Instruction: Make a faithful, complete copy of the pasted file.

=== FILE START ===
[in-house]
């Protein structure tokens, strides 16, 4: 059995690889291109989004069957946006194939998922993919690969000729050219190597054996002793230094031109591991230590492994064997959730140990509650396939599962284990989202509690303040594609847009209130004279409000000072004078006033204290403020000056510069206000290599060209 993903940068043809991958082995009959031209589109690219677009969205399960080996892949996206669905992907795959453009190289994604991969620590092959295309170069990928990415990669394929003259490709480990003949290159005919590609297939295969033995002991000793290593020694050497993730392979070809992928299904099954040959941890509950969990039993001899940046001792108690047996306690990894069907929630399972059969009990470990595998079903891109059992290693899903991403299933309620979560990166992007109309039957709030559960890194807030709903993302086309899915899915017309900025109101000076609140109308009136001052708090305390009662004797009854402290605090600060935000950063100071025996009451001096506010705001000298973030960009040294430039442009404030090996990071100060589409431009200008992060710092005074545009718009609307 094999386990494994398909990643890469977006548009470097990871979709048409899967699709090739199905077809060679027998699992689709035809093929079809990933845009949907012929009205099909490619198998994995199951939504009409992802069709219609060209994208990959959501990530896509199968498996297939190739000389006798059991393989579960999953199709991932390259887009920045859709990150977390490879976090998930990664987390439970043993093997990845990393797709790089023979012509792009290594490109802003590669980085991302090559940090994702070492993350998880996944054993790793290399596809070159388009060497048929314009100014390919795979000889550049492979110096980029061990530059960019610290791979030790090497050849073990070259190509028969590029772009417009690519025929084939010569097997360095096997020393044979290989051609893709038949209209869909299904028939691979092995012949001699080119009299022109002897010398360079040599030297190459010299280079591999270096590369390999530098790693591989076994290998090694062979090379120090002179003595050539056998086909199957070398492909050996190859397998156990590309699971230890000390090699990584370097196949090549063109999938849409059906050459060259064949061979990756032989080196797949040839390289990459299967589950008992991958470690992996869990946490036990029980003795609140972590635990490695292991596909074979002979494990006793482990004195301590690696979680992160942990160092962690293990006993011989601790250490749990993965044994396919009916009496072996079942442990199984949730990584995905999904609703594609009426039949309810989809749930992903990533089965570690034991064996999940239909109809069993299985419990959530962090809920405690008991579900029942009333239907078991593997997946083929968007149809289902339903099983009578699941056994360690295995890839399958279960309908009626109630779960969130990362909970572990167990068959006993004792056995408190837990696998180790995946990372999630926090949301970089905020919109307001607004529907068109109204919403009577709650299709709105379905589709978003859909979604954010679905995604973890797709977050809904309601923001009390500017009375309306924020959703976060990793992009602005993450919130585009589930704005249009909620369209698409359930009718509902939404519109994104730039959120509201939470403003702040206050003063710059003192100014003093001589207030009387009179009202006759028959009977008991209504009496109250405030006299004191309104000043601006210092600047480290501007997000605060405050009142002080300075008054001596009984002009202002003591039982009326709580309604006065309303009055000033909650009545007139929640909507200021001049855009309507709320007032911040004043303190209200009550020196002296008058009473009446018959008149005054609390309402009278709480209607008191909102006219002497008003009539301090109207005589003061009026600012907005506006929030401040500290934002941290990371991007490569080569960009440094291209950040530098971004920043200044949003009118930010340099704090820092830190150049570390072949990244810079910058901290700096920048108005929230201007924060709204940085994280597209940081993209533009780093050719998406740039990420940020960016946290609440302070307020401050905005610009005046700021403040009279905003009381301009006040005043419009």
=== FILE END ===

[in-house]
């Protein structure tokens, strides 16, 4: 059995690889291109989004069957946006194939998922993919690969000729050219190597054996002793230094031109591991230590492994064997959730140990509650396939599962284990989202509690303040594609847009209130004279409000000072004078006033204290403020000056510069206000290599060209 993903940068043809991958082995009959031209589109690219677009969205399960080996892949996206669905992907795959453009190289994604991969620590092959295309170069990928990415990669394929003259490709480990003949290159005919590609297939295969033995002991000793290593020694050497993730392979070809992928299904099954040959941890509950969990039993001899940046001792108690047996306690990894069907929630399972059969009990470990595998079903891109059992290693899903991403299933309620979560990166992007109309039957709030559960890194807030709903993302086309899915899915017309900025109101000076609140109308009136001052708090305390009662004797009854402290605090600060935000950063100071025996009451001096506010705001000298973030960009040294430039442009404030090996990071100060589409431009200008992060710092005074545009718009609307 094999386990494994398909990643890469977006548009470097990871979709048409899967699709090739199905077809060679027998699992689709035809093929079809990933845009949907012929009205099909490619198998994995199951939504009409992802069709219609060209994208990959959501990530896509199968498996297939190739000389006798059991393989579960999953199709991932390259887009920045859709990150977390490879976090998930990664987390439970043993093997990845990393797709790089023979012509792009290594490109802003590669980085991302090559940090994702070492993350998880996944054993790793290399596809070159388009060497048929314009100014390919795979000889550049492979110096980029061990530059960019610290791979030790090497050849073990070259190509028969590029772009417009690519025929084939010569097997360095096997020393044979290989051609893709038949209209869909299904028939691979092995012949001699080119009299022109002897010398360079040599030297190459010299280079591999270096590369390999530098790693591989076994290998090694062979090379120090002179003595050539056998086909199957070398492909050996190859397998156990590309699971230890000390090699990584370097196949090549063109999938849409059906050459060259064949061979990756032989080196797949040839390289990459299967589950008992991958470690992996869990946490036990029980003795609140972590635990490695292991596909074979002979494990006793482990004195301590690696979680992160942990160092962690293990006993011989601790250490749990993965044994396919009916009496072996079942442990199984949730990584995905999904609703594609009426039949309810989809749930992903990533089965570690034991064996999940239909109809069993299985419990959530962090809920405690008991579900029942009333239907078991593997997946083929968007149809289902339903099983009578699941056994360690295995890839399958279960309908009626109630779960969130990362909970572990167990068959006993004792056995408190837990696998180790995946990372999630926090949301970089905020919109307001607004529907068109109204919403009577709650299709709105379905589709978003859909979604954010679905995604973890797709977050809904309601923001009390500017009375309306924020959703976060990793992009602005993450919130585009589930704005249009909620369209698409359930009718509902939404519109994104730039959120509201939470403003702040206050003063710059003192100014003093001589207030009387009179009202006759028959009977008991209504009496109250405030006299004191309104000043601006210092600047480290501007997000605060405050009142002080300075008054001596009984002009202002003591039982009326709580309604006065309303009055000033909650009545007139929640909507200021001049855009309507709320007032911040004043303190209200009550020196002296008058009473009446018959008149005054609390309402009278709480209607008191909102006219002497008003009539301090109207005589003061009026600012907005506006929030401040500290934002941290990371991007490569080569960009440094291209950040530098971004920043200044949003009118930010340099704090820092830190150049570390072949990244810079910058901290700096920048108005929230201007924060709204940085994280597209940081993209533009780093050719998406740039990420940020960016946290609440302070307020401050905005610009005046700021403040009279905003009381301009006040005043419009």